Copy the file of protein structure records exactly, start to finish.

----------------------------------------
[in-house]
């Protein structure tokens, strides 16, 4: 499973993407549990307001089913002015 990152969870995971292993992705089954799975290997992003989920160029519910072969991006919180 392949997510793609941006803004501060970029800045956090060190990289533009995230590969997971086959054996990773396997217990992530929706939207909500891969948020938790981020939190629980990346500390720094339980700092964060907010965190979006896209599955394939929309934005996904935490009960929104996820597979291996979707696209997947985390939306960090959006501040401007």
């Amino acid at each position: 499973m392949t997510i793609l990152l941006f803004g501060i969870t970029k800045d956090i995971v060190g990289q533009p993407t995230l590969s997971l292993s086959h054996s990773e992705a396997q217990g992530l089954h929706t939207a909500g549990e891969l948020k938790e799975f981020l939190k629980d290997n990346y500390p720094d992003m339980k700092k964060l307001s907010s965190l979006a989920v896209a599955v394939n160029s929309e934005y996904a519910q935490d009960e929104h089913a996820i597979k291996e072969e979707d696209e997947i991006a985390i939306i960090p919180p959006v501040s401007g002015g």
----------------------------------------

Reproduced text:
[in-house]
């Protein structure tokens, strides 16, 4: 499973993407549990307001089913002015 990152969870995971292993992705089954799975290997992003989920160029519910072969991006919180 392949997510793609941006803004501060970029800045956090060190990289533009995230590969997971086959054996990773396997217990992530929706939207909500891969948020938790981020939190629980990346500390720094339980700092964060907010965190979006896209599955394939929309934005996904935490009960929104996820597979291996979707696209997947985390939306960090959006501040401007």
């Amino acid at each position: 499973m392949t997510i793609l990152l941006f803004g501060i969870t970029k800045d956090i995971v060190g990289q533009p993407t995230l590969s997971l292993s086959h054996s990773e992705a396997q217990g992530l089954h929706t939207a909500g549990e891969l948020k938790e799975f981020l939190k629980d290997n990346y500390p720094d992003m339980k700092k964060l307001s907010s965190l979006a989920v896209a599955v394939n160029s929309e934005y996904a519910q935490d009960e929104h089913a996820i597979k291996e072969e979707d696209e997947i991006a985390i939306i960090p919180p959006v501040s401007g002015g």